Image: Janis Nicolay | Design: Jim Bussey | Styling: Carrie McCarthy
An architect creates an island escape where the design is full of character, the vibe is laidback and the ocean views are spectacular.
“Low-pulse.” There couldn’t be a better way to describe this relaxed boat-access cottage in the spectacular setting of Keats Island in B.C. And the person who coined the term is homeowner and architect Jim Bussey, whose playful approach and creative point of view were key to building such a charming and convivial space. “There’s a very low-pulse atmosphere here,” reiterates Jim, owner and president of the Vancouver architectural firm Formwerks, who purchased the heavily treed empty lot four years ago. “I wanted to create something that was friendly, homey, inviting and very relaxing. But I didn’t want to have a place that was schlumpy or dumpy. I wanted something classic and chic yet extremely comfortable.”
When working with clients, the Formwerks team prides itself on truly listening to the homeowners’ wants and needs. So when it came to designing Jim’s own cottage, which he shares with his wife, Jenna, their five grown children and their beloved Yorkshire terrier, Chloe, he was cognizant of listening to himself. “I had to project myself onto a screen, so to speak,” Jim says. What he saw was inspiration from the past, present and future: spending childhood days at his parents’ cottage in Ontario; enjoying time with his Keats Island neighbours (when this lot came on the market, he was specially invited to join the close-knit enclave of six properties); and creating a place for hosting business get-togethers, as well as relaxing with a good book. “If you compile notions of past experiences and future desires, you get a backdrop you can respond to,” he says.
It’s a creative process that, after six months of construction, resulted in a modern 1,200-square-foot structure that’s striking – obviously the home of an architect – but simple and not overbearing. “I didn’t want it to be an example of cold austere modern architecture. It had to have warmth and comfort built into it,” he says.
The living area of this escape features interesting architectural elements like shiplap-clad walls, exposed ceiling beams and salvaged windows and doors (some about 100 years old).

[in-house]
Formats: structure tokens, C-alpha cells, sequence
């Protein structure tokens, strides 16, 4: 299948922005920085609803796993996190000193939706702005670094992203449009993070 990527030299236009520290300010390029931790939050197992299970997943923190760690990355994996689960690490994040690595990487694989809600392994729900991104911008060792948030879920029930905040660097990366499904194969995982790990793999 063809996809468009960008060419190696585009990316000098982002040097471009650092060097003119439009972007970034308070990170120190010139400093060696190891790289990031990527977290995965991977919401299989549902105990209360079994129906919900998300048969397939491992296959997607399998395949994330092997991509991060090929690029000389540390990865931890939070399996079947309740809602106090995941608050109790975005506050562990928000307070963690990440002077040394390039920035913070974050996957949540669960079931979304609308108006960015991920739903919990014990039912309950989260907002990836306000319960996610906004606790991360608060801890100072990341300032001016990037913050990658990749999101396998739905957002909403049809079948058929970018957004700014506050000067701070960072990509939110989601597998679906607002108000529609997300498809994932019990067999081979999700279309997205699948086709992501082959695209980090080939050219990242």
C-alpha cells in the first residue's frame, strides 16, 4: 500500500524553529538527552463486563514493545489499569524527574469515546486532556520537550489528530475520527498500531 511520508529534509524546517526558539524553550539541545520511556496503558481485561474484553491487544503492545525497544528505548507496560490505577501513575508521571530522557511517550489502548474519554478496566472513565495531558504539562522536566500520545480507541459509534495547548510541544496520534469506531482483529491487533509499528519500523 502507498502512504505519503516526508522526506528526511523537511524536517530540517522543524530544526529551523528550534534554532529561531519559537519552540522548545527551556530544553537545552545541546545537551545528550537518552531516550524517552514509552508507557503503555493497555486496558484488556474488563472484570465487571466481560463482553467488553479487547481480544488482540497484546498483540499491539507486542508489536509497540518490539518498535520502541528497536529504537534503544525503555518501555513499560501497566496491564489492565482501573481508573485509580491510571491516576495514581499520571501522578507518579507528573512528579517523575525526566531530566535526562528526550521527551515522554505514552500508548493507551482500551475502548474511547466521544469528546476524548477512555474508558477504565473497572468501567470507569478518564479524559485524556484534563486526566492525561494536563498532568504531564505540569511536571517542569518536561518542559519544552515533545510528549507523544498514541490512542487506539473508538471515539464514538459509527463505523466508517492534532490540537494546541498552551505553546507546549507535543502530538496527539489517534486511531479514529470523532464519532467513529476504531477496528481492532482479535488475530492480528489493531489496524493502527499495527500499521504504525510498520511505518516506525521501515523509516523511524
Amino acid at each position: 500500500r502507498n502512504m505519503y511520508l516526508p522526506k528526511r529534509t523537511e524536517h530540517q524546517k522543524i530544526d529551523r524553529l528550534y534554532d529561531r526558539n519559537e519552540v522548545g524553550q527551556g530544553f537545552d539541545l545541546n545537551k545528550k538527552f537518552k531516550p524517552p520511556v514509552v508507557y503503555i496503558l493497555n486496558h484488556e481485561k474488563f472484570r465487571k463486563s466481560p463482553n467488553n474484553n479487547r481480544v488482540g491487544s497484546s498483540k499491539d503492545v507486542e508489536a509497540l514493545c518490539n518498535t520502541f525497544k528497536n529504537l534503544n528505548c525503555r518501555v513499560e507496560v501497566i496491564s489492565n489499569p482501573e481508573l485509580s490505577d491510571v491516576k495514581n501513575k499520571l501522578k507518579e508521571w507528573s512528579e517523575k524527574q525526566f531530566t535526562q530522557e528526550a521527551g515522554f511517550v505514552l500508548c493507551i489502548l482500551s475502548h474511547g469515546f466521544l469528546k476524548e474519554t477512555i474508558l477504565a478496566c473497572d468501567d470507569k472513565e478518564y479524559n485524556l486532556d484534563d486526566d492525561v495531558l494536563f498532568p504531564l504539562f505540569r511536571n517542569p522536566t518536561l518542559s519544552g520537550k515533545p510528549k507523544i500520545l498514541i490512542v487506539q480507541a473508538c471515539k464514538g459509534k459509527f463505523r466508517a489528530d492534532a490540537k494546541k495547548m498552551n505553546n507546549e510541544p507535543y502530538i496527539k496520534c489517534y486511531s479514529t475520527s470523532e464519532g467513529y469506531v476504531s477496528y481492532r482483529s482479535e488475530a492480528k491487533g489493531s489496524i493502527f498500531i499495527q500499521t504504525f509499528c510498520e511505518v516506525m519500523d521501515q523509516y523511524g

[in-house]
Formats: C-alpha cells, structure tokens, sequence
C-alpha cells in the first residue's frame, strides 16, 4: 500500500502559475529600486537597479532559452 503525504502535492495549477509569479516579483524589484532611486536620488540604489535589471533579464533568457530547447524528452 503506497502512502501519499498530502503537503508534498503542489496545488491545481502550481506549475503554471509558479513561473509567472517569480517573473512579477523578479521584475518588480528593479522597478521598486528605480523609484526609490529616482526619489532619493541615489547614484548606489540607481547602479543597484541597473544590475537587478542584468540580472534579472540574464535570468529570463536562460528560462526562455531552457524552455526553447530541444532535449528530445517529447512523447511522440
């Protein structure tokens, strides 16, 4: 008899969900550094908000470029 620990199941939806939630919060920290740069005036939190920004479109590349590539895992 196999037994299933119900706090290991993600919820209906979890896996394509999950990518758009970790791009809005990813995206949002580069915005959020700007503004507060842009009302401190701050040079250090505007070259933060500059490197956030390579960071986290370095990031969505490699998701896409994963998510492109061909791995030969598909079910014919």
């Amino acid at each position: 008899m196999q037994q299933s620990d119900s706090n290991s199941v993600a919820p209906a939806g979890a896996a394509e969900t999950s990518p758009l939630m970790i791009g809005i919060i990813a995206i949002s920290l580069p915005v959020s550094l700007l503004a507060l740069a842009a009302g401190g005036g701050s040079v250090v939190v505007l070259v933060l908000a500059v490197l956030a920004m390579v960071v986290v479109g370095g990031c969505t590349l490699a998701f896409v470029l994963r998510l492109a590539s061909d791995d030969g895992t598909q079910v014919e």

In the dining area, slip-covered chairs and a casual tablecloth make for stress-free meals because spills can be easily cleaned up. “We wanted this place to feel comfortable for anyone who visits,” says interior designer Jack Brown. “We didn’t want anything to feel too precious.”
Salvaged leaded glass windows used as cabinet fronts lend the kitchen distinctive interest and old-time character. “My contractor said, ‘I’ve got these old windows lying around, if you want to use them for your cabinets,’” explains Jim. “They happened to be this buttery yellowy colour and I kept them that way to offset the stark white and the teal.”
Used in lieu of pendant lights and statement pieces, minimalistic suspended track lighting is practical and unobtrusive. “I didn’t want to distract from anything else in the space,” says Jack. The neutral palette and clean-lined furnishings also let the architecture shine.
Layering natural textural elements, such as the sisal rug, wicker chair, rag rug (on the sofa) and linen toss cushions, adds depth and coziness to the living area. Simple wall hooks by the deck door offer a convenient spot to hang bags and jackets. They also echo the carefree vibe of this cottage, where everything is unfussy and comfortable.
With its clean lines and long exposed flue, the wood-burning stove looks sculptural in the mostly white space. Salvaged windows placed in the stairwell wall exemplify homeowner and architect Jim Bussey ’s creativity and witty sense of humour. “It’s a playful wink,” he says. “You just never know what’s going on up there.”
The clothes storage in the master bedroom exemplifies Jim’s keep-it-simple attitude. “We really only need a few things when we’re here – a couple of nice outfits, bathing suits and old sweaters and jeans,” he says. “So we didn’t want a full walk-in closet.” Vintage kantha quilts add pops of colour.
The guest bathroom’s vanity has the same bead-board door fronts as the lower kitchen cabinets, offering continuity. The turquoise window frames achieve the same effect. A mid-century style desk and a rustic stool are paired with a white-painted wrought-iron bed in the master bedroom, creating an eclectic mix. The desk provides a punch of blue, “so the room is not just a big white box, and it’s cohesive with the rest of the house,” says Jim.
Accordion doors made from refurbished French doors open the cottage’s indoor dining area to an alfresco one on the deck.
Vertical cedar siding emulates a weathered look. "We wanted the cottage to look like it had been there for a long time, even though it's brand new," says Jim.